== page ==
Conversely, Javert might sing “Mine is the way of the Lord” while he ruthlessly pursues Valjean, but he’s wrong. His desire for justice and order is right, but his practice doesn’t represent law in any sort of biblical sense. Javert didn’t need to ditch the pursuit of law and justice; he needed grace and redemption that led to new law, a godly law that wouldn’t imprison a man for five years for stealing bread. He needed to discover merciful justice that wouldn’t imprison the poor inhumanely or treat the at-risk with ruthless contempt. In other words, he needed a law more like the law of Moses and Jesus.
Of course, any command can be used cruelly. But a healthy approach to law—an approach infused with beauty and grace—is possible, and helps us contribute to the creation of a more merciful world. In conversation with Cosper and others on Twitter, Jamie Smith pointed out that some celebrations of the story seemed to reject law wholesale, leaving little room for the vital cultural task of lawmaking and the pursuit of justice. Yes, there is a difference between law and grace, or law and Gospel. But uncritical acceptance of a radical dichotomy between them can be spiritually harmful, hermeneutically disastrous and culturally damaging. (Let me hasten to add that Cosper, Strachan and Dalrymple aren’t guilty of those charges.)
Given that the word nomos in the NT is used in many different ways, an adjustment in our taxonomy might be helpful. Joe Rigney, a professor at Bethlehem College and Seminary in Minneapolis, asks why we aren’t using the label “legalism” (the ruthless, unbiblical application of constraints) instead of “law” to describe Javert.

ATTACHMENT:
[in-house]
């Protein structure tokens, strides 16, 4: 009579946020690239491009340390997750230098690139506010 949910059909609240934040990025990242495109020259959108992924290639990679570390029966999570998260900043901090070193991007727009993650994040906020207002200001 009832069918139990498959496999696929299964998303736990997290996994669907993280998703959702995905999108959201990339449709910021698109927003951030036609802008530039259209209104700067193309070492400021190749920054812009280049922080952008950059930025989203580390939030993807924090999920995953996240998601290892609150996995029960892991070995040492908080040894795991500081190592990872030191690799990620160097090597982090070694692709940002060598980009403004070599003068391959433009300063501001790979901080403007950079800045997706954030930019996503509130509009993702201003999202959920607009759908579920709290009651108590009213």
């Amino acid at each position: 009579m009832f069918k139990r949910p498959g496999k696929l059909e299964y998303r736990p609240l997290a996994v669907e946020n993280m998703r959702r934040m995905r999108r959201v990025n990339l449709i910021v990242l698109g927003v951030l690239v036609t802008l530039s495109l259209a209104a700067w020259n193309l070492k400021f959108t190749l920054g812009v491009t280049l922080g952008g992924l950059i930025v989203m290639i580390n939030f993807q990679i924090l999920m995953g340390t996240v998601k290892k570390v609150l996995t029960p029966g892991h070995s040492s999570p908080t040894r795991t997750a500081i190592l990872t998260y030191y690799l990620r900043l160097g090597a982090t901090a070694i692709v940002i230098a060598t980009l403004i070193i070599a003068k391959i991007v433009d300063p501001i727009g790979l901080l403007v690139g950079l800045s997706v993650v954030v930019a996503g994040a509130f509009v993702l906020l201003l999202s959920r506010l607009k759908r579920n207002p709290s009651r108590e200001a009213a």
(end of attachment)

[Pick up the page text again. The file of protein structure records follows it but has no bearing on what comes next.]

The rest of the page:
In today’s climate, where law and constraint are dirty words and “freedom” and “liberty” are feted and glorified to the point of idolatry, it’s all too easy for law to become a derogatory label, which makes it helpful to have other terms in hand. Many contemporary Christians see law primarily in negative hues, wrongly taking Paul’s relegation of Old Testament Law—Torah—in Romans 6-7 as a rejection of any sort of command or law. But as OT scholar Jay Sklar puts it, biblical laws “are windows into the heart of the lawgiver.” When Moses gave Israel laws, he began by stressing God’s gracious redemption of his people (both versions of the Ten Commandments begin with a note of grace; Deut 5:6, Exod 20:1-2). When Jesus commanded his disciples to lay down their lives, he only did so on the basis of the fact that he was doing the same for them. And in Hugo’s story, obeying Jesus’ commands on the basis of grace becomes a vehicle for the extension of grace and mercy.
Consider the irony of trying to pit mercy against biblical law. As Rigney notes, Jesus’ critique of the Pharisees for their lawlessness (Matt 23:23 and context) fits Javert: by neglecting mercy and perpetuating injustice, he was showing his utter disregard for God’s law, neglecting what Jesus called “the weightier matters of the law.”
It’s the law informed by grace and mercy, not pitted against it. We find that law in the Bible; I also think we can see it in Les Miserables.
Jason B. Hood is author of Imitating God in Christ: Recapturing a Biblical Pattern (IVP, 2013). Among other fun activities, he teaches graduate courses in Old Testament for Union University.